The voters in Richmond and Columbia counties have spoken and what they said during the Nov. 3 election speaks volumes.
While many Richmond County citizens have expressed great frustration with the Augusta Commission, voters decided to continue to invest in Augusta by supporting the $215 million Special Purpose Local Option Sales Tax list.
This year’s results were in stark contrast to the SPLOST 7 vote last year.
In May 2014, the SPLOST list failed by about 700 votes because it included some larger ticket items such as $5.25 million to help redevelop Sibley and King mills, $2.5 million for the Imperial Theatre, $6 million for Paine College, $2.75 million for Greater Augusta Arts Council and $4.25 million for Symphony Orchestra Augusta to help fund renovations to the Miller Theater.
As a result, the commissioners went back to the drawing board and made sure public safety and infrastructure needs were a priority on this SPLOST list.
This time around, non-governmental organizations such as the Imperial Theatre, Augusta Family Y, Paine College and the Augusta Mini Theatre were not a part of the SPLOST list.
Instead, this year’s SPLOST package concentrated on infrastructure, public safety, information technology and paying off debt service for the newly renovated Municipal Building.
Public safety alone will receive $45 million from SPLOST 7 for items such as a new 911 Center, construction of three new fire stations, a fire station alerting system upgrade, a marshal’s operation center and public safety vehicles.
Under infrastructure and facilities, the commission allocated more than $122.6 million for mainly road and drainage needs throughout the county.
Commissioners included only a few “quality of life” projects that will receive $28 million.
That list included expenditures such as $4 million for hiking and biking trails and enhancements to Augusta’s Riverwalk; $4 million for playground replacement and city-wide park site improvements; $4 million for area community centers; $1.75 million for restoration of ball fields, tennis courts and sports lighting improvements; $2 million for city-wide swimming pool renovations and a splash pad water playground and $6 million for upgrades to the aging James Brown Arena.
Over in Columbia County, the name of the game is runoffs.
In the District 122 race, local businesswoman Jodi Lott and former Columbia County Commissioner Mack Taylor are headed to a runoff.
As a first-time candidate, Lott clearly impressed voters in Columbia County and was able to earn a whopping 42 percent of the votes.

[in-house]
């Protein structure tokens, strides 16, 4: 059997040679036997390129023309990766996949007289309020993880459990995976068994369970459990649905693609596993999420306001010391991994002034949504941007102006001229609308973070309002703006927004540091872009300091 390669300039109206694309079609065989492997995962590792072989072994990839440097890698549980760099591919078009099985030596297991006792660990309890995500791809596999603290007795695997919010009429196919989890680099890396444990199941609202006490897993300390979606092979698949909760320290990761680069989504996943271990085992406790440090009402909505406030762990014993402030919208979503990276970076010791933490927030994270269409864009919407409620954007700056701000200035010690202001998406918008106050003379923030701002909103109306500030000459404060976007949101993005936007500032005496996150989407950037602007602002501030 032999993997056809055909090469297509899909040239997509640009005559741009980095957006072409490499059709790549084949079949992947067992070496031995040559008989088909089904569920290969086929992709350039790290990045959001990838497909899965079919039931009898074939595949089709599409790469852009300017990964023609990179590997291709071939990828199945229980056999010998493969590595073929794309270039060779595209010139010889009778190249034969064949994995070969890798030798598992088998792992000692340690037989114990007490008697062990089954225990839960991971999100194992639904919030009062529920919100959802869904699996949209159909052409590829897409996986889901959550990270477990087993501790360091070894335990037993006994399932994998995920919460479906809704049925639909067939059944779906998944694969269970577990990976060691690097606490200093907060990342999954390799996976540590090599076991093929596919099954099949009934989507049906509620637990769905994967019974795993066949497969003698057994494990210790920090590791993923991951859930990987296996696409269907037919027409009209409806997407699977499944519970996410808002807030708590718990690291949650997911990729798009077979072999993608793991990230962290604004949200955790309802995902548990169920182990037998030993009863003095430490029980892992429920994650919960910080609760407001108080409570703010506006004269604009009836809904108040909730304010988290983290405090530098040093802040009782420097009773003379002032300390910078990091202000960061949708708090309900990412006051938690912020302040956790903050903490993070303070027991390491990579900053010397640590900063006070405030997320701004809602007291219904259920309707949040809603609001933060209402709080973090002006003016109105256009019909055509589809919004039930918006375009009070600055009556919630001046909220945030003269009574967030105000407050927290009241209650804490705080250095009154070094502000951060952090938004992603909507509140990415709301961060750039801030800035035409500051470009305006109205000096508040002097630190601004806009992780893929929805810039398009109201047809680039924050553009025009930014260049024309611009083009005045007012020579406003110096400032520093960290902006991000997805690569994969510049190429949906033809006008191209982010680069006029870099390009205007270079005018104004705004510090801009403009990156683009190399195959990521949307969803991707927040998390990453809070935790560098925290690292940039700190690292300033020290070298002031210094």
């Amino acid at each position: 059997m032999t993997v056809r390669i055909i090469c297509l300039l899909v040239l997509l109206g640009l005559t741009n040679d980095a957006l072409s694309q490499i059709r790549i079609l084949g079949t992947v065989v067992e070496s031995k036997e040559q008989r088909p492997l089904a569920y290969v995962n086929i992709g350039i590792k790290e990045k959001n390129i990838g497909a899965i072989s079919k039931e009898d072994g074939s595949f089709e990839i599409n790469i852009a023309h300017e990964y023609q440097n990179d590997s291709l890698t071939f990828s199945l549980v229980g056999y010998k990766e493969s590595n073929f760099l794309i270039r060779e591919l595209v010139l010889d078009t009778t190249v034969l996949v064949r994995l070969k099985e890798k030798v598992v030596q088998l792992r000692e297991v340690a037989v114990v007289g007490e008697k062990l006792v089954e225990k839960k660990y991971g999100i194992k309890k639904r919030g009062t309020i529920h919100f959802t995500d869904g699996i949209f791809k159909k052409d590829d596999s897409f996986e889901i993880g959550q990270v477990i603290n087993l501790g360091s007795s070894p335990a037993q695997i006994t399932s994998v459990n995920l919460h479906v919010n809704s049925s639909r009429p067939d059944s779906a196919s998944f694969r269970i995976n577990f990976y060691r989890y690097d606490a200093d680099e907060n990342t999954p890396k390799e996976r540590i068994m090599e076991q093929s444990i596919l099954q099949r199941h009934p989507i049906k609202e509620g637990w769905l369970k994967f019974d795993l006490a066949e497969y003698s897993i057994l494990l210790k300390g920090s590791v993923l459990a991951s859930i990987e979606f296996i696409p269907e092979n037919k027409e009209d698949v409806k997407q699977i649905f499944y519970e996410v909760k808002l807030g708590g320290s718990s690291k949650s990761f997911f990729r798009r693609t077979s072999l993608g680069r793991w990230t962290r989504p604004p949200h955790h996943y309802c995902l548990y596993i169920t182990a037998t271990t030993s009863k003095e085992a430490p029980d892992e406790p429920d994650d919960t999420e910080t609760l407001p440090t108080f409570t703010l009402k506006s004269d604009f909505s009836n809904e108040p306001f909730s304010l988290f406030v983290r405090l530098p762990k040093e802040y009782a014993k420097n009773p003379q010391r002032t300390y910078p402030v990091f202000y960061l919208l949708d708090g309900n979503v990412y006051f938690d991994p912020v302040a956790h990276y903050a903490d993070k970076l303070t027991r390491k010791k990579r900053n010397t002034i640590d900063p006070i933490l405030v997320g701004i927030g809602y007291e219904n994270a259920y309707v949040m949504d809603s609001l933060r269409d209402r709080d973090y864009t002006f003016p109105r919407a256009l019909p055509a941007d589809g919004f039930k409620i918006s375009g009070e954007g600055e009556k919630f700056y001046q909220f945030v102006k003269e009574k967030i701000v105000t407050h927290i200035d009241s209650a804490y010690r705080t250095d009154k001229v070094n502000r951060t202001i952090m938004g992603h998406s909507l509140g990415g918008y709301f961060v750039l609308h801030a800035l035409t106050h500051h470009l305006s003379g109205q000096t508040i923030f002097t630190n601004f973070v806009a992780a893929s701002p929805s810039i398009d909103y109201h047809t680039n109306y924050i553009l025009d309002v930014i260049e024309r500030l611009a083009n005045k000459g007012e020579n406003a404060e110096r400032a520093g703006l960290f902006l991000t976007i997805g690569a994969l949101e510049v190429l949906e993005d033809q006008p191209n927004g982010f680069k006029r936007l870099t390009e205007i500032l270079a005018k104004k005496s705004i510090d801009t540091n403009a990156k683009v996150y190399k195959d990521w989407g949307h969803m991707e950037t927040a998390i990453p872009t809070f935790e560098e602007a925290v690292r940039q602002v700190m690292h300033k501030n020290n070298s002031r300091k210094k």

Taylor came in a distant second with 28.8 percent of the votes.
This time around, as both candidates prepare to the hit the streets to campaign, hopefully the discussions will focus more on the issues facing the county instead of attacks on the opponent.
During the entire campaign for District 122, candidate Jodi Lott has steered clear of the mudslinging and controversies stirred up by her opponents Joe Mullins and Mack Taylor.
Clearly, the voters didn’t appreciate Mullins’ approach to politics because he received less than 14 percent of the votes. Former chairwoman of the Columbia County Republican Party Pat Goodwin came in third with about 14.5 percent of the votes cast.
In the end, Mullins’ political charades left him out in the cold and no amount of money or flashy flyers could fix it.
Over the past several weeks, questions were raised as to whether Mullins even met Georgia’s residency standards to qualify to run for the House District 122 seat previously held by state Rep. Ben Harbin.
The Columbia County News-Times reported a few months ago that Mullins might have held valid driver’s licenses in the past two years in three different states: Florida, North Carolina and Georgia.
Mullins tried to brush off the accusations that he did not meet the state’s residency standards to run by saying, while he recently lived in Florida and North Carolina, he still maintained a primary address in Columbia County.
But this is the same man who argued, just a little more than a year ago, with the West Lake Country Club that he qualified for “non-resident status” because he lived in Florida.
There were too many questions surrounding Mullins that made Columbia County voters wisely look elsewhere.
In Columbia County’s District 3 race, voters will again head to the polls for a runoff between Sparkle Express Car Wash owner Gary Richardson and retired U.S. Army Lt. Col. Greg Grzybowsk.
Richardson earned more than 39 percent of the votes cast, while Grzybowski earned 21.5 percent.
So there will be one more election before residents in Columbia County’s District 3 will receive new leadership after an extremely turbulent few years.
Just this past summer, former Columbia County Commissioner Mack Taylor resigned from his District 3 seat to run for state Rep. Ben Harbin’s District 122 seat.
Taylor’s resignation came less than seven months after being elected to the District 3 seat.
This is the same seat that was once held by Commissioner Charles Allen, who resigned in March 2014 after it was discovered that his wife, former Columbia County Tax Commissioner Kay Allen, improperly profited from tax collection contracts with Harlem and Grovetown to the tune of more than $160,000.
It has been a rough couple of years for District 3, but many voters are hoping that whoever is elected to fill the District 3 seat will stick around for a little while and make sure their voices are heard.